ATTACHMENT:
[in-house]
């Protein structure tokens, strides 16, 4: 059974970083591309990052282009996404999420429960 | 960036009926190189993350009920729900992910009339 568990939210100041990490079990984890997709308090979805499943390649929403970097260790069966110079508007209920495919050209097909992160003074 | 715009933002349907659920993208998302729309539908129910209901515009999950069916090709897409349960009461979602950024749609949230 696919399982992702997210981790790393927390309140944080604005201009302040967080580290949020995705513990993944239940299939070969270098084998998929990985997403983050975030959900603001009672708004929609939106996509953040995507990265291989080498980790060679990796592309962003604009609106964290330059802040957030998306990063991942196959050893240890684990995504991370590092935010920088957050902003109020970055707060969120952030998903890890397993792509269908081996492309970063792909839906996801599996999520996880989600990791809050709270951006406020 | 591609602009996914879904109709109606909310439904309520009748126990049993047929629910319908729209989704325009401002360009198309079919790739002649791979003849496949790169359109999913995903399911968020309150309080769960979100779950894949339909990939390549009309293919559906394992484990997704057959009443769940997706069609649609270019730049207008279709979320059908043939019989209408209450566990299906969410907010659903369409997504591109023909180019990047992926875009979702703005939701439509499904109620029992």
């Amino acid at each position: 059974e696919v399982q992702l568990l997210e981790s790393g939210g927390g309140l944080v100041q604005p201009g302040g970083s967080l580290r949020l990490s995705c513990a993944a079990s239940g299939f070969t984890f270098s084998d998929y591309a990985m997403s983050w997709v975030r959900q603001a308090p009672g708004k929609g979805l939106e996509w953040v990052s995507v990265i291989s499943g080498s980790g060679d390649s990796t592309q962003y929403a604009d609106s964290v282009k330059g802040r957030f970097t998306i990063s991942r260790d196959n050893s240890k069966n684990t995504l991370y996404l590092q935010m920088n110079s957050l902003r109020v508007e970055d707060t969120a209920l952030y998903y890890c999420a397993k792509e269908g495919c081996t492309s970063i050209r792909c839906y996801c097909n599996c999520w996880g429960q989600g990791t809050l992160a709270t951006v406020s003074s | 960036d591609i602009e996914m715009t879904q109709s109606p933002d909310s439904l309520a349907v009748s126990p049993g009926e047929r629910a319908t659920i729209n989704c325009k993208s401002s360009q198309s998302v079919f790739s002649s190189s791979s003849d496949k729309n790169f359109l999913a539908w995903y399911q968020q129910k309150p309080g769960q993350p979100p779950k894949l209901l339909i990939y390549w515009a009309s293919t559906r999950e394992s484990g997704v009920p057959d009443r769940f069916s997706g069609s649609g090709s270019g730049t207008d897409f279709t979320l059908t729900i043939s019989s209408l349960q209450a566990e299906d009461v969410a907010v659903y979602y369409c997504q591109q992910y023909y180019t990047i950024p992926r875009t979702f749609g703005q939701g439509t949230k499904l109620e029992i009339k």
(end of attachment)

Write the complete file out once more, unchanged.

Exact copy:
[in-house]
């Protein structure tokens, strides 16, 4: 059974970083591309990052282009996404999420429960 | 960036009926190189993350009920729900992910009339 568990939210100041990490079990984890997709308090979805499943390649929403970097260790069966110079508007209920495919050209097909992160003074 | 715009933002349907659920993208998302729309539908129910209901515009999950069916090709897409349960009461979602950024749609949230 696919399982992702997210981790790393927390309140944080604005201009302040967080580290949020995705513990993944239940299939070969270098084998998929990985997403983050975030959900603001009672708004929609939106996509953040995507990265291989080498980790060679990796592309962003604009609106964290330059802040957030998306990063991942196959050893240890684990995504991370590092935010920088957050902003109020970055707060969120952030998903890890397993792509269908081996492309970063792909839906996801599996999520996880989600990791809050709270951006406020 | 591609602009996914879904109709109606909310439904309520009748126990049993047929629910319908729209989704325009401002360009198309079919790739002649791979003849496949790169359109999913995903399911968020309150309080769960979100779950894949339909990939390549009309293919559906394992484990997704057959009443769940997706069609649609270019730049207008279709979320059908043939019989209408209450566990299906969410907010659903369409997504591109023909180019990047992926875009979702703005939701439509499904109620029992």
């Amino acid at each position: 059974e696919v399982q992702l568990l997210e981790s790393g939210g927390g309140l944080v100041q604005p201009g302040g970083s967080l580290r949020l990490s995705c513990a993944a079990s239940g299939f070969t984890f270098s084998d998929y591309a990985m997403s983050w997709v975030r959900q603001a308090p009672g708004k929609g979805l939106e996509w953040v990052s995507v990265i291989s499943g080498s980790g060679d390649s990796t592309q962003y929403a604009d609106s964290v282009k330059g802040r957030f970097t998306i990063s991942r260790d196959n050893s240890k069966n684990t995504l991370y996404l590092q935010m920088n110079s957050l902003r109020v508007e970055d707060t969120a209920l952030y998903y890890c999420a397993k792509e269908g495919c081996t492309s970063i050209r792909c839906y996801c097909n599996c999520w996880g429960q989600g990791t809050l992160a709270t951006v406020s003074s | 960036d591609i602009e996914m715009t879904q109709s109606p933002d909310s439904l309520a349907v009748s126990p049993g009926e047929r629910a319908t659920i729209n989704c325009k993208s401002s360009q198309s998302v079919f790739s002649s190189s791979s003849d496949k729309n790169f359109l999913a539908w995903y399911q968020q129910k309150p309080g769960q993350p979100p779950k894949l209901l339909i990939y390549w515009a009309s293919t559906r999950e394992s484990g997704v009920p057959d009443r769940f069916s997706g069609s649609g090709s270019g730049t207008d897409f279709t979320l059908t729900i043939s019989s209408l349960q209450a566990e299906d009461v969410a907010v659903y979602y369409c997504q591109q992910y023909y180019t990047i950024p992926r875009t979702f749609g703005q939701g439509t949230k499904l109620e029992i009339k």